October 29, 2010
Southeast Regional Legal Writing Conference
Call for Proposals
2011 Southeast Regional Legal Writing Conference
Opening the Lens:
Re-Visions in Legal Writing Teaching, Theory, & Practice
Mercer University School of Law
April 15-16, 2011
By “opening the lens” to let in interdisciplinary theories and practice perspectives, the 2011 conference is designed to encourage legal writing teachers to look again at their teaching, scholarship, and service to the profession. The conference will focus on interdisciplinary approaches that enrich our understanding of legal interpretation and composition. Just as important, it will highlight the ways in which legal writing teachers are integrating theory and practice throughout their work.
Mercer University School of Law is pleased to announce that the keynote speaker for the opening colloquium will be Martha Albertson Fineman, Robert W. Woodruff Professor of Law at Emory Law School. Professor Fineman is an internationally known law and society scholar and expert in feminist jurisprudence. She will introduce and explore the use of feminist theory as a lens through which we can “re-view” legal language. Responding to Professor Fineman’s presentation, one or two panels will discuss ways to integrate feminist theory within lawyering teaching, scholarship, and professional service.
Call for Conference Proposals
In line with the Conference theme, Opening the Lens: Re-Visions in Legal Writing Teaching, Theory, & Practice, proposals may draw on interdisciplinary perspectives or emphasize new ways to bring together theory and practice in legal writing teaching, scholarship, and service. To give just a few examples, a proposal might (1) apply feminist theory to suggest ways that lawyers and law students could more effectively frame arguments for clients; (2) draw on cognitive, narrative, or rhetoric theory as resources for teaching law students and lawyers more effective means of persuasion; (3) illustrate how the experience of law practice illuminates teaching or encourages scholarly study; or (4) explain why the use of storytelling in the classroom and the courtroom is effective.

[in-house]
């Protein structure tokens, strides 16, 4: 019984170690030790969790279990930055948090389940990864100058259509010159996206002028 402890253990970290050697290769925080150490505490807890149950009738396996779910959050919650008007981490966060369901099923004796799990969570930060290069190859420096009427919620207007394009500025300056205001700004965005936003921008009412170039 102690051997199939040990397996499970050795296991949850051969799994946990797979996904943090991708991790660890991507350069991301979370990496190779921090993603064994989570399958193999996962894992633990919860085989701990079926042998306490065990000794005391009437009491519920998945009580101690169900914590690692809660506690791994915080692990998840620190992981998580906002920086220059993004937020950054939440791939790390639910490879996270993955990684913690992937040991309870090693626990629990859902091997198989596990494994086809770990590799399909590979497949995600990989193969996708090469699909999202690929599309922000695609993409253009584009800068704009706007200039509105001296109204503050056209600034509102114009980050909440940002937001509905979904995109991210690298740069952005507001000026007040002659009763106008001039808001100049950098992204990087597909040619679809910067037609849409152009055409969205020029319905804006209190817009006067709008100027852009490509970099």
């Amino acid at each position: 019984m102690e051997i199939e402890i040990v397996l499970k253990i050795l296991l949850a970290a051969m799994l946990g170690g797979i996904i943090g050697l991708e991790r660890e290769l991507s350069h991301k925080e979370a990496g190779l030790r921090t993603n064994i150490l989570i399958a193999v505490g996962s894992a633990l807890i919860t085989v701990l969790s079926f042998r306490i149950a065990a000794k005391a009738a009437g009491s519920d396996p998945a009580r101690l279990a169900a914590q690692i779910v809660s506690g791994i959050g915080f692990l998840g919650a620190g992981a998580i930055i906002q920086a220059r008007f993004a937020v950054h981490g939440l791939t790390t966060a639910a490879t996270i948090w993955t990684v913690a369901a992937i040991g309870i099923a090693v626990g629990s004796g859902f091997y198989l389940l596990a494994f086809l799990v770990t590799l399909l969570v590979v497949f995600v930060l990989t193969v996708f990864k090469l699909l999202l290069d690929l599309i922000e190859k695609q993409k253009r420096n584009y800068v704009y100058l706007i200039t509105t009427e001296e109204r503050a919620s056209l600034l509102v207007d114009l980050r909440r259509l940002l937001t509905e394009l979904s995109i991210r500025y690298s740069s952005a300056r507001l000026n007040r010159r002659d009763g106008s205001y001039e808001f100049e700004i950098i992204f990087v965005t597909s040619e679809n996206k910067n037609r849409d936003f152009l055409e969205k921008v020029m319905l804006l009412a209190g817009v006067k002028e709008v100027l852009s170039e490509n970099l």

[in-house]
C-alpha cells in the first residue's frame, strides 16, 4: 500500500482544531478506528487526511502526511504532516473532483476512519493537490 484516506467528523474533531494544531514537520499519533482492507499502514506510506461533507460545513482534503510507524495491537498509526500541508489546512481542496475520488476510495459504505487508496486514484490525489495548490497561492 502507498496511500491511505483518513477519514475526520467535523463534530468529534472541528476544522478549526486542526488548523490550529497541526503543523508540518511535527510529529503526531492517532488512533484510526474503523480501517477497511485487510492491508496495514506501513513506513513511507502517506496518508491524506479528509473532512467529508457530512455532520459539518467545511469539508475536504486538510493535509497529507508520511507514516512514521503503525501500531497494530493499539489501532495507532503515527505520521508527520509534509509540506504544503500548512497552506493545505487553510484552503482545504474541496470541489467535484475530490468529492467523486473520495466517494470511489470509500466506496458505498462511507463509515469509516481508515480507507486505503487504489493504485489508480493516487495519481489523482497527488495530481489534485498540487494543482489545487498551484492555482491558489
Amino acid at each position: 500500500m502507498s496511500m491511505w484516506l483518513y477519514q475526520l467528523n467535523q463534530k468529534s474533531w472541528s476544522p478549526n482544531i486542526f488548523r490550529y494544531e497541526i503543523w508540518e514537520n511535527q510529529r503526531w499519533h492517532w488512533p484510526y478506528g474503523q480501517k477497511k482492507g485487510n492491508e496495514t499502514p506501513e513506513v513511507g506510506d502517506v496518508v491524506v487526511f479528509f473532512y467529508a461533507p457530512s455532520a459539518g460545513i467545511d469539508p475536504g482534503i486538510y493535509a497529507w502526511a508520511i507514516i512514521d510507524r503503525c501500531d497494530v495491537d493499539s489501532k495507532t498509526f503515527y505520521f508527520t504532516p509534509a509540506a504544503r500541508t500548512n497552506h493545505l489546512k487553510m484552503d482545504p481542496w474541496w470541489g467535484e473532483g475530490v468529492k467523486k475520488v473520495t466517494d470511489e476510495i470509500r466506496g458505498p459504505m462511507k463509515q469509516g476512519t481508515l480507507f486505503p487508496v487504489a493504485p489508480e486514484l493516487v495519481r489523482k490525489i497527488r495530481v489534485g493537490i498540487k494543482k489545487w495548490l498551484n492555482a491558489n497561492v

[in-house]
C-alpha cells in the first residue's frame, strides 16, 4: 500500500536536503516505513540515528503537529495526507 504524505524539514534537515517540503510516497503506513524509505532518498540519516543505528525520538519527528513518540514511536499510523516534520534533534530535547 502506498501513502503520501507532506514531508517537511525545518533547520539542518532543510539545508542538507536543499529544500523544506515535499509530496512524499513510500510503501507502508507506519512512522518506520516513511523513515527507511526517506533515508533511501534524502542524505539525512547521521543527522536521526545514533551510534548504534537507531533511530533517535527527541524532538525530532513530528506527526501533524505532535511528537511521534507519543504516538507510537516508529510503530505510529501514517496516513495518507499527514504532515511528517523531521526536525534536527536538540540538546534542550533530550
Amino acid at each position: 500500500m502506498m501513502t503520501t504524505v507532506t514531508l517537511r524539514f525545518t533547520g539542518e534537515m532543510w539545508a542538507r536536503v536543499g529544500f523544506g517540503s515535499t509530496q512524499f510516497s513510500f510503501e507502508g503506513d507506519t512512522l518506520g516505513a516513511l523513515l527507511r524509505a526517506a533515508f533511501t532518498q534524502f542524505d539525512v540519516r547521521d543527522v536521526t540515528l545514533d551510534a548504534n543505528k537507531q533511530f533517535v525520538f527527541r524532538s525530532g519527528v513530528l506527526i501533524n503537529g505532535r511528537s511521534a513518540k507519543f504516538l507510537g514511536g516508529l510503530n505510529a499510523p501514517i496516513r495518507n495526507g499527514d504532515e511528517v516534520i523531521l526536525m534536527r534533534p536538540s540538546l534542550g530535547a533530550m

The Program Committee encourages proposals for 25-minute individual presentations or panel discussions but anticipates that there will be a few 55-minute slots as well. Please use the following format to submit your proposal. Proposals must be submitted by email to Jennifer Sheppard, Program Committee Co-Chair, at Sheppard_jl@law.mercer.edu.
The deadline to submit proposals is January 21, 2011. Include the following in the proposal submission:
- Title of proposed presentation or panel.
- Brief description of proposed presentation or panel.
- Time needed for presentation (25 minutes or 55 minutes).
- Technology needs for your presentation (please describe).
- Contact information
The conference webpage will be available soon, and registration will be open no later than February 21, 2011.
hat tip: Jennifer L. Sheppard
October 28, 2010
Friday Fun: So You Want to Go to Law School
An attorney asks questions of a woman who is going to law school . . .
Hat tips to Deborah Borman and Stephanie Allen
October 25, 2010
the five stages of grading
Everyone knows about the psychological stages of grieving. Well, not uncoincidentally, the stages of grading are much the same. Click here for the full story.
hat tip: Sarah Klaper
Fellows Versus Faculty
PrawfsBlog is debating legal writing fellows versus legal writing faculty.
Click here to read the post (and to add your own comments) to that discussion.
Hat tip to Michael HIgdon
October 24, 2010
Applied Legal Storytelling -- Chapter 3!
LWI and CLEA are co-sponsoring the third biennial International Applied Storytelling Conference, July 8-10, 2011 at University of Denver, Sturm College of Law. This is a very collegial and supportive conference, and they welcome proposals from people who are new to applied legal storytelling, as well as from those who have already been part of the conversation. Proposals are due December 7, 2010. For the link to detailed information about sending in a proposal, go to http://www.lwinonline.org, and on the right hand side of the page you'll see the link to click on. While there, you can also click on a link to a bibliography of articles from the first two conferences.
hat tip: Ruth Anne Robbins